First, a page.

Green Friendship Endures and Inspires
Two sustainable restaurant practices they learned on The Hill
by Libby Cudmore
Joseph “Trip” Ruvane ‘83 and Eileen (McKeegan) Ruvane ‘84 have operated Barley Creek Brewing Company in Tannersville, Pa., by being leaders in many sustainable industry practices.
Angelo Oritz, chef for the Alpha Chi Rho fraternity in the early 1980s, taught its members how to cook — and how to make food last.
Joseph “Trip” Ruvane ‘83 learned the basics of cooking and restaurant management at his Alpha Chi Rho fraternity house.
AS BROTHERS IN THE ALPHA CHI RHO fraternity, Joseph “Trip” Ruvane ‘83 and Benton Prentice ‘81 met the mentor who would set them up for their careers in good food and green thinking.
“When I took over as house vice president and steward, I was tasked with finding a new cook,” said Prentice. “And that was Angelo Ortiz, a graduate of Le Cordon Bleu cooking school.”
Ortiz was in the kitchen at the opening of the Waldorf-Astoria, cooked for Frank Sinatra and Mohammad Ali, and had retired to Mount Vision when he answered their ad in the Daily Star.
“We became very close friends, and he taught us all about cooking, food and purchasing,” said Prentice. “We always had a great time in the kitchen together.”
The “green” lessons started early. “Angelo didn’t waste food,” said Ruvane. “$1.50 bread loaves were 50 cents one day before expiration. We would buy and then freeze it until we needed it.”
Ruvane put these lessons into practice — long before sustainability was popular — when he and his wife Eileen (McKeegan) Ruvane ‘84 opened Barley Creek Brewing Company in Tannersville, Pennsylvania.
“When we opened in December 1995, garbage companies didn’t recycle cardboard,” said Ruvane. “In 2000, we finally convinced the company that we were willing to pay more money for a different dumpster just for cardboard. We were trailblazers in the green movement in our area.”
A couple of states over and a couple of years later, Prentice opened his restaurant — the Grille Zone in Boston — and focused on making it as sustainable as possible.
“We didn’t have a dumpster,” he said. “Everything was compostable. All our equipment was the most energy efficient available, and our ice cream, knockwurst, soda, bread, all of it was local.”
Through those efforts, the Grille Zone became the first Certified Green fast-casual restaurant in the United States to be recognized by the Green Restaurant Association (GRA). And as one of the greenest restaurants in the country, it attracted all sorts of national media attention — from the Boston Globe to the NBC Nightly News and others.
“I was practicing hyper-local and super sustainability before virtually anyone else, and I’m proud of that,” Prentice attested. Impressed by what the GRA had done for his and other restaurants, Prentice joined the company as its business development manager, helping other restaurants to do the same.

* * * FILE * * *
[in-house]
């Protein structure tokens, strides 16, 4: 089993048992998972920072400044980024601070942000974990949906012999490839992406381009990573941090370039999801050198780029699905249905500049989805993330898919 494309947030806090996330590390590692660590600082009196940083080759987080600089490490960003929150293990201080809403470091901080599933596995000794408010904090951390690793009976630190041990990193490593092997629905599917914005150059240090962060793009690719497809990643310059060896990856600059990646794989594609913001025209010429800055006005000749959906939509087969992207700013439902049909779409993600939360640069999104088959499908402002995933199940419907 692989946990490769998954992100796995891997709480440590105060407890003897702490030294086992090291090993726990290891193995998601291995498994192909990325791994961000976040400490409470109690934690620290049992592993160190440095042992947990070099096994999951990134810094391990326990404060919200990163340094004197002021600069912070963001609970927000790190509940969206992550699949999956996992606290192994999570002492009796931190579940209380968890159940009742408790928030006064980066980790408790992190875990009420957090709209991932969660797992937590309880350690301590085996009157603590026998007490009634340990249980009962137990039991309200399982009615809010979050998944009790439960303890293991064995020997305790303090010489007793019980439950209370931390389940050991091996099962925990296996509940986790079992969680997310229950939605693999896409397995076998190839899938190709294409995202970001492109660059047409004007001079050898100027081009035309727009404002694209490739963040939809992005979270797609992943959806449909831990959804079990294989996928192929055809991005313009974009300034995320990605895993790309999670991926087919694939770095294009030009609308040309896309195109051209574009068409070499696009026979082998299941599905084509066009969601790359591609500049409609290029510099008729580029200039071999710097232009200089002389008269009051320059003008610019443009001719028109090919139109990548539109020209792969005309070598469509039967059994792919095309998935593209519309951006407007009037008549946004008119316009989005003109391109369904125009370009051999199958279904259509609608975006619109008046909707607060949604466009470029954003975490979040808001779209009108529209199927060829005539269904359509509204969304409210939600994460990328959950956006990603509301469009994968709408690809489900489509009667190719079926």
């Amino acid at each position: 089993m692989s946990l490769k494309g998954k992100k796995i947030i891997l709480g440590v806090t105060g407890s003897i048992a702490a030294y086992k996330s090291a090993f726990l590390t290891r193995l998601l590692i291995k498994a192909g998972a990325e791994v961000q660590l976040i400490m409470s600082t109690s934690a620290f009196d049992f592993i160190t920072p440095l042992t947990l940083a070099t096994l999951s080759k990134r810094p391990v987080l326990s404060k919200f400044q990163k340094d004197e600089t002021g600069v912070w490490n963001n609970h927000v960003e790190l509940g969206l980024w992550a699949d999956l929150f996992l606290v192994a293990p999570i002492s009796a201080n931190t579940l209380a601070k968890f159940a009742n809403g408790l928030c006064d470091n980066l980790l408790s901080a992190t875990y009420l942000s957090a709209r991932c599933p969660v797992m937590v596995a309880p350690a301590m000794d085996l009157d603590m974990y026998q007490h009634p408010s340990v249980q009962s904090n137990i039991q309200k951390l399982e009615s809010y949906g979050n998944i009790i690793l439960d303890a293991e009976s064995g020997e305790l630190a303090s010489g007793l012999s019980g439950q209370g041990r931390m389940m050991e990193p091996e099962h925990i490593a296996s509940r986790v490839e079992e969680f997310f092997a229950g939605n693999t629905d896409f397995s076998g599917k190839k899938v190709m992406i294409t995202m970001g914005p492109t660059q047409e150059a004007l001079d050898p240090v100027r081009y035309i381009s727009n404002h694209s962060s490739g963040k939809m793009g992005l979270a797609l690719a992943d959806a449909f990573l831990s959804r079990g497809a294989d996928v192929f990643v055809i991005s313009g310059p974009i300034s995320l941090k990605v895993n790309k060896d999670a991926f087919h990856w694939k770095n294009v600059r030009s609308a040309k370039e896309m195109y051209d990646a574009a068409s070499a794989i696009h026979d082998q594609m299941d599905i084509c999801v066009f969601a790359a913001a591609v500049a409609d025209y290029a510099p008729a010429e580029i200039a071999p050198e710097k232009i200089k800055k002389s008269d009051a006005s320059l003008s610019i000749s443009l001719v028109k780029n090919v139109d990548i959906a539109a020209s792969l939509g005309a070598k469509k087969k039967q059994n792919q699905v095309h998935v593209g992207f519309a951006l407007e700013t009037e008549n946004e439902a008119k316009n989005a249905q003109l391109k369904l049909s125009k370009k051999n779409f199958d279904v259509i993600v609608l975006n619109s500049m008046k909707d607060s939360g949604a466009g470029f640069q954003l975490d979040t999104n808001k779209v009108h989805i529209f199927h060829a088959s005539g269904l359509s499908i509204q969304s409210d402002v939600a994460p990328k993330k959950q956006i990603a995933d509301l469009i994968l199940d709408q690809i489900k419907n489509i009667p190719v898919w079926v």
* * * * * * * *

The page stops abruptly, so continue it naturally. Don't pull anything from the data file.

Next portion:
“We work with our clients to help them choose recycled paper goods or ones made without bleach,” he said. “We educate them on how to start composting, or install LED lighting, and much more.”
Through GRA, restaurants earn points for each sustainable change they make. And when they have acquired enough points, they become a Certified Green Restaurant.©
What had begun on Oyaron Hill came full circle in 2012 when the Ruvanes started working with Prentice to become the first restaurant in their area to put solar panels on their roof. In 2020, the Ruvanes put in a Tesla charging station. And recently, they purchased a deli and immediately got to work going green.
“The first thing we did was retire the styrofoam packaging,” said Ruvane. “We upgraded the lights, so now they’re all LED and all on timers.”
Ruvane likens it to changes restaurants have always made to keep up with the times. “Back in 1995, we had a cigarette machine in our game room!” he said. “Nowadays, that’s a no-no.”
In addition to restaurants like the Barley Creek Brewing Company, Prentice has his sights set on helping colleges and universities be more environmentally friendly.
“We’ve been wanting to push reusables over single-use items,” he said. “One of our college clients switched from 100 percent single-use to 100 percent reusable in their dining hall. It made a huge impact, and it set the standard.”
“The sustainable attributes of a college or university campus are a major factor for prospective students in deciding to attend a particular college,” he added. “Students looking at colleges now say this is really important to them.” Ruvane agreed.
“When guests tell you they care deeply about something, you listen and make it happen for them,” he advised. Ruvane and Prentice still get together every year — as they have since graduation — reuniting at Alpha Chi Rho events and family cookouts.
“Hartwick and the fraternity of Alpha Chi Rho was a very good place for me,” Ruvane said. “Our lives will forever be intertwined.”